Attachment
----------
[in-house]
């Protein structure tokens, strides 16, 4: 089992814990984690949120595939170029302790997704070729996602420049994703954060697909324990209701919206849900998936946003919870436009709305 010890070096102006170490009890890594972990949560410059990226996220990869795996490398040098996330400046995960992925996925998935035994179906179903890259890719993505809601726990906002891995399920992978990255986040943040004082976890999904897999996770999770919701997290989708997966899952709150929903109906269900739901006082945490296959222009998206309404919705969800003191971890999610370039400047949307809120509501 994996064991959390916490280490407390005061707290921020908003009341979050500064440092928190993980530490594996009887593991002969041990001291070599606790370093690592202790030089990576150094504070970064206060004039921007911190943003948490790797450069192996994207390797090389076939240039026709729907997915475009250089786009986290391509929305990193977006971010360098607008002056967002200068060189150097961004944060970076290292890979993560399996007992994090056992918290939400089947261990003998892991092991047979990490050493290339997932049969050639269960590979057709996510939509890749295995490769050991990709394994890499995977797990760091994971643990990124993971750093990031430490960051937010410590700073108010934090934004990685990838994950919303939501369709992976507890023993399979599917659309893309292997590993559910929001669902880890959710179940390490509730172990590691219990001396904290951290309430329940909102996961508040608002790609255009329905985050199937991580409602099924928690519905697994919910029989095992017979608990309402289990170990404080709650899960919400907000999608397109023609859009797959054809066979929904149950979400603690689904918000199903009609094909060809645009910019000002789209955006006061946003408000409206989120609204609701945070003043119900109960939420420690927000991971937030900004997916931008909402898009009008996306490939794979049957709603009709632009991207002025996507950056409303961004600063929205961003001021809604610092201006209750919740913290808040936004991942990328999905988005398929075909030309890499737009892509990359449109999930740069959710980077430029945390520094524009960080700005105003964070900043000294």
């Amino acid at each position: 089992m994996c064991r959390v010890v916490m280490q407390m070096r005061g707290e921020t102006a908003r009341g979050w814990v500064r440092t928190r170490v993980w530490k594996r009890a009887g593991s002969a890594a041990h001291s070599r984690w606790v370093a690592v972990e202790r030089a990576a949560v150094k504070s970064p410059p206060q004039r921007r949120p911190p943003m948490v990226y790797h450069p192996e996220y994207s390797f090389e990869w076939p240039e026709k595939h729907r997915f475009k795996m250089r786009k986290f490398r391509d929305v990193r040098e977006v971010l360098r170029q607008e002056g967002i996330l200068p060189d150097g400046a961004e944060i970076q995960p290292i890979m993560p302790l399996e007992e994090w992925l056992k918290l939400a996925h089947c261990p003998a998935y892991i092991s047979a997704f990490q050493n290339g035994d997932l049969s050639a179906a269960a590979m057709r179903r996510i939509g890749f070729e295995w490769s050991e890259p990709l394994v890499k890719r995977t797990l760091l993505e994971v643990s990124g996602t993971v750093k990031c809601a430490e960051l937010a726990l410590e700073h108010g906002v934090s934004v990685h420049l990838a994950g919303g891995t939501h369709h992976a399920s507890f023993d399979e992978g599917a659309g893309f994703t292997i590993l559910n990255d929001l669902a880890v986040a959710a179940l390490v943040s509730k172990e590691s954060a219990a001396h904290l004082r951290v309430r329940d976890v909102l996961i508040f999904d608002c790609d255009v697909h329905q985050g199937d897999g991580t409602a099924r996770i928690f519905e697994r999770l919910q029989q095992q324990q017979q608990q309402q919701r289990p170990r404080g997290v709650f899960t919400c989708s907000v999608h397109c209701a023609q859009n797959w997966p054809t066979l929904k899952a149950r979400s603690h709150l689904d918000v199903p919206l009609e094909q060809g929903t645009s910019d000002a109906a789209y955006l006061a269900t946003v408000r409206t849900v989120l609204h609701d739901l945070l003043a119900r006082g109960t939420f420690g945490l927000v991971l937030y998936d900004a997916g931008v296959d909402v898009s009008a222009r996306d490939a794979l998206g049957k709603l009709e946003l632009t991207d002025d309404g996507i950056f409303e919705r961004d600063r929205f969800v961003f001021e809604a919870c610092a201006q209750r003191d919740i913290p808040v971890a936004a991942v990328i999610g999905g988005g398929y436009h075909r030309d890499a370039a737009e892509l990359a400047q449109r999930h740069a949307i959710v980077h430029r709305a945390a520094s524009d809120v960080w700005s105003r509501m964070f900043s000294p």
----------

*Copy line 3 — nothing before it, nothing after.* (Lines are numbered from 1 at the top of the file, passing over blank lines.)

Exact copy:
């Amino acid at each position: 089992m994996c064991r959390v010890v916490m280490q407390m070096r005061g707290e921020t102006a908003r009341g979050w814990v500064r440092t928190r170490v993980w530490k594996r009890a009887g593991s002969a890594a041990h001291s070599r984690w606790v370093a690592v972990e202790r030089a990576a949560v150094k504070s970064p410059p206060q004039r921007r949120p911190p943003m948490v990226y790797h450069p192996e996220y994207s390797f090389e990869w076939p240039e026709k595939h729907r997915f475009k795996m250089r786009k986290f490398r391509d929305v990193r040098e977006v971010l360098r170029q607008e002056g967002i996330l200068p060189d150097g400046a961004e944060i970076q995960p290292i890979m993560p302790l399996e007992e994090w992925l056992k918290l939400a996925h089947c261990p003998a998935y892991i092991s047979a997704f990490q050493n290339g035994d997932l049969s050639a179906a269960a590979m057709r179903r996510i939509g890749f070729e295995w490769s050991e890259p990709l394994v890499k890719r995977t797990l760091l993505e994971v643990s990124g996602t993971v750093k990031c809601a430490e960051l937010a726990l410590e700073h108010g906002v934090s934004v990685h420049l990838a994950g919303g891995t939501h369709h992976a399920s507890f023993d399979e992978g599917a659309g893309f994703t292997i590993l559910n990255d929001l669902a880890v986040a959710a179940l390490v943040s509730k172990e590691s954060a219990a001396h904290l004082r951290v309430r329940d976890v909102l996961i508040f999904d608002c790609d255009v697909h329905q985050g199937d897999g991580t409602a099924r996770i928690f519905e697994r999770l919910q029989q095992q324990q017979q608990q309402q919701r289990p170990r404080g997290v709650f899960t919400c989708s907000v999608h397109c209701a023609q859009n797959w997966p054809t066979l929904k899952a149950r979400s603690h709150l689904d918000v199903p919206l009609e094909q060809g929903t645009s910019d000002a109906a789209y955006l006061a269900t946003v408000r409206t849900v989120l609204h609701d739901l945070l003043a119900r006082g109960t939420f420690g945490l927000v991971l937030y998936d900004a997916g931008v296959d909402v898009s009008a222009r996306d490939a794979l998206g049957k709603l009709e946003l632009t991207d002025d309404g996507i950056f409303e919705r961004d600063r929205f969800v961003f001021e809604a919870c610092a201006q209750r003191d919740i913290p808040v971890a936004a991942v990328i999610g999905g988005g398929y436009h075909r030309d890499a370039a737009e892509l990359a400047q449109r999930h740069a949307i959710v980077h430029r709305a945390a520094s524009d809120v960080w700005s105003r509501m964070f900043s000294p």